NABLUS (Ma'an) -- Palestinian Authority (PA) security forces arrested two men described as “top fugitives” in Jericho on Sunday evening.
An official PA security source confirmed to Ma'an that two residents of the Nablus-area refugee camp of Balata -- identified as Muhammad al-Masmi, also known as al-Nus, and Mahmoud Abu Siris, also known as al-Lahlouh -- were arrested on Sunday evening in the central occupied West Bank.
The two men were wanted by the PA for “illegal activities,” as well as for having opened fire at Palestinian security forces on several occasions.
A security forces spokesman in Jericho, Nabil Taqatqa, said that al-Masmi and Abu Siris were unarmed when they were spotted in an industrial facility in northern Jericho, and were then surrounded and detained.
Meanwhile, armed men closed a road near Balata on Monday and seized an ambulance belonging to Palestinian military medical services, Nablus district governor Akram al-Rujoub told Ma’an.
Al-Rujoub added that Palestinian security forces were able to reopen the road small armed clashes with the gunmen. No injuries were reported on either side, and the governor said that the ambulance was later recovered.
The Nablus district -- and Balata in particular -- has been the site of violent clashes involving Palestinian security forces since a massive security crackdown was launched across the West Bank, which turned deadly in August when two policemen were killed during a raid in the Old City of Nablus to uncover weapons and make arrests.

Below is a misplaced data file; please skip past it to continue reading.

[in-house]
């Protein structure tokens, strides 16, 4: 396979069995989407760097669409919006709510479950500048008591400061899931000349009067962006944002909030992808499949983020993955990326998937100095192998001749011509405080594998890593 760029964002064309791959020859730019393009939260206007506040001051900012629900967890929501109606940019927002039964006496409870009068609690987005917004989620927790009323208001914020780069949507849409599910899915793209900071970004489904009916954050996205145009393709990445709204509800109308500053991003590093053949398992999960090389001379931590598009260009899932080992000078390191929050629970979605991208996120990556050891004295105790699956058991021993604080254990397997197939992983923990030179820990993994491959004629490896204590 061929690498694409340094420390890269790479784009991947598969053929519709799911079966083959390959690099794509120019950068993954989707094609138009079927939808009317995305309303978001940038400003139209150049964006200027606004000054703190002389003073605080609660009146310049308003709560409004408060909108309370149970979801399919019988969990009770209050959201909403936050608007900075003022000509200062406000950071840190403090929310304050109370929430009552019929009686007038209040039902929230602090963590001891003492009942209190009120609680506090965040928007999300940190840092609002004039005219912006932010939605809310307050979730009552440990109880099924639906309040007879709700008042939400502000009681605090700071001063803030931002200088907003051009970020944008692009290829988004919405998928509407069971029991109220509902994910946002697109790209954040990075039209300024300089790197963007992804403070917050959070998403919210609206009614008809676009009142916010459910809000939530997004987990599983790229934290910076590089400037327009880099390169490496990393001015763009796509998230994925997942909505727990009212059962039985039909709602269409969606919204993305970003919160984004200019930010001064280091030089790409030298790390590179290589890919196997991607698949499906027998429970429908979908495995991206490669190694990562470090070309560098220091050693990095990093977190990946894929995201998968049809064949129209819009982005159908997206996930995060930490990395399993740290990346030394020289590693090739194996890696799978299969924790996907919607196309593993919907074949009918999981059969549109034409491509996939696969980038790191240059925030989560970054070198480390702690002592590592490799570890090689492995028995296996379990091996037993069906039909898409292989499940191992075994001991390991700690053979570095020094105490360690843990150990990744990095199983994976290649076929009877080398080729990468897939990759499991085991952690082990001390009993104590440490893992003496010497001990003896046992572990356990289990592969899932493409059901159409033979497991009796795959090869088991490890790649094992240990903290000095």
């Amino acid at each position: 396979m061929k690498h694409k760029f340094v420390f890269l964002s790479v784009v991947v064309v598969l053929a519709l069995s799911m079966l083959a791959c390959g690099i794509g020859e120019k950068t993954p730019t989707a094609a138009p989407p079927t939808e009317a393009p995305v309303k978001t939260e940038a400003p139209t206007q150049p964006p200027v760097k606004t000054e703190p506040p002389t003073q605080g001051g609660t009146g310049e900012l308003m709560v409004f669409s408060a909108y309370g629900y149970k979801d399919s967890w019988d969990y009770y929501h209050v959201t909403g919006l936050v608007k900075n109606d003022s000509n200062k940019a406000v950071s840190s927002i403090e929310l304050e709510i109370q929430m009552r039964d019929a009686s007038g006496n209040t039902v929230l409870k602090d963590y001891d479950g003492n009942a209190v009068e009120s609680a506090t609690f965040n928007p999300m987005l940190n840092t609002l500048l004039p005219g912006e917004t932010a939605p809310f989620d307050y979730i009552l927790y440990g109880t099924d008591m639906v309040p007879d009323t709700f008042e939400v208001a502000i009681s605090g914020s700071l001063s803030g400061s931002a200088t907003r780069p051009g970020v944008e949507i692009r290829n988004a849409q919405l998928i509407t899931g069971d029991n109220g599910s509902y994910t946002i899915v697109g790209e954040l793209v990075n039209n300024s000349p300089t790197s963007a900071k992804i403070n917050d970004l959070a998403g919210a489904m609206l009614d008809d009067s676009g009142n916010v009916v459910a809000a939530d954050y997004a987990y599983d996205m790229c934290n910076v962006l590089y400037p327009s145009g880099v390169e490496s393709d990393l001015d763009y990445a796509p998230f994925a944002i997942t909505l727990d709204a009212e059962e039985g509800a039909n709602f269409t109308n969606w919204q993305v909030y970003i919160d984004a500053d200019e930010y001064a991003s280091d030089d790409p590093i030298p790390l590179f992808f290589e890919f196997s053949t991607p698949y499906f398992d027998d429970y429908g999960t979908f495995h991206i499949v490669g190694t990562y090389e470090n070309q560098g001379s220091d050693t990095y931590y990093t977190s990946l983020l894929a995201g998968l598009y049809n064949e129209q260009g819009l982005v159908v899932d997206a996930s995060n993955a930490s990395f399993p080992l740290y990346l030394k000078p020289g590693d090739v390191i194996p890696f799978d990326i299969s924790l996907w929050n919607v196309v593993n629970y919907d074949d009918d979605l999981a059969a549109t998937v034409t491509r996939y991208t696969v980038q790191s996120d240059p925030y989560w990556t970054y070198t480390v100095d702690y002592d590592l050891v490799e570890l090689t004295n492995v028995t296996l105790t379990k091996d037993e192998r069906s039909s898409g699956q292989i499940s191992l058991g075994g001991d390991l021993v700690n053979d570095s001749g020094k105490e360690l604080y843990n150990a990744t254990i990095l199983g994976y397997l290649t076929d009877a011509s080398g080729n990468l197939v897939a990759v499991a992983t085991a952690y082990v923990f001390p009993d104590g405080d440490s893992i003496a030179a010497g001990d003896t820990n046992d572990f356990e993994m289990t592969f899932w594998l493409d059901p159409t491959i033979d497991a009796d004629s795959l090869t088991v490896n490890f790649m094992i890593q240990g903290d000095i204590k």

The ensuing manhunt for the gunmen responsible left three suspects killed by Palestinian security forces, sparking international outrage over what the UN deemed “extrajudicial executions” -- particularly that of Ahmad Izz Halaweh, the alleged mastermind behind the police shooting, who was beaten to death in custody
Amid the ongoing security crackdown, the Palestinian Authority (PA) has faced widespread criticism over the unclear circumstances in which some Palestinian fugitives have been arrested and killed, with prisoners’ rights group Addameer saying that “no exceptional circumstances whatsoever, whether a state of war or a threat of war, internal political instability or any other public emergency, may be invoked as a justification of torture.”
The crackdown also comes as Palestinian political factions have repeatedly accused the Fatah-dominated PA of “escalating security collaboration” with Israeli authorities and “adopting a revolving door policy" funneling Palestinians from PA jails into Israeli prisons.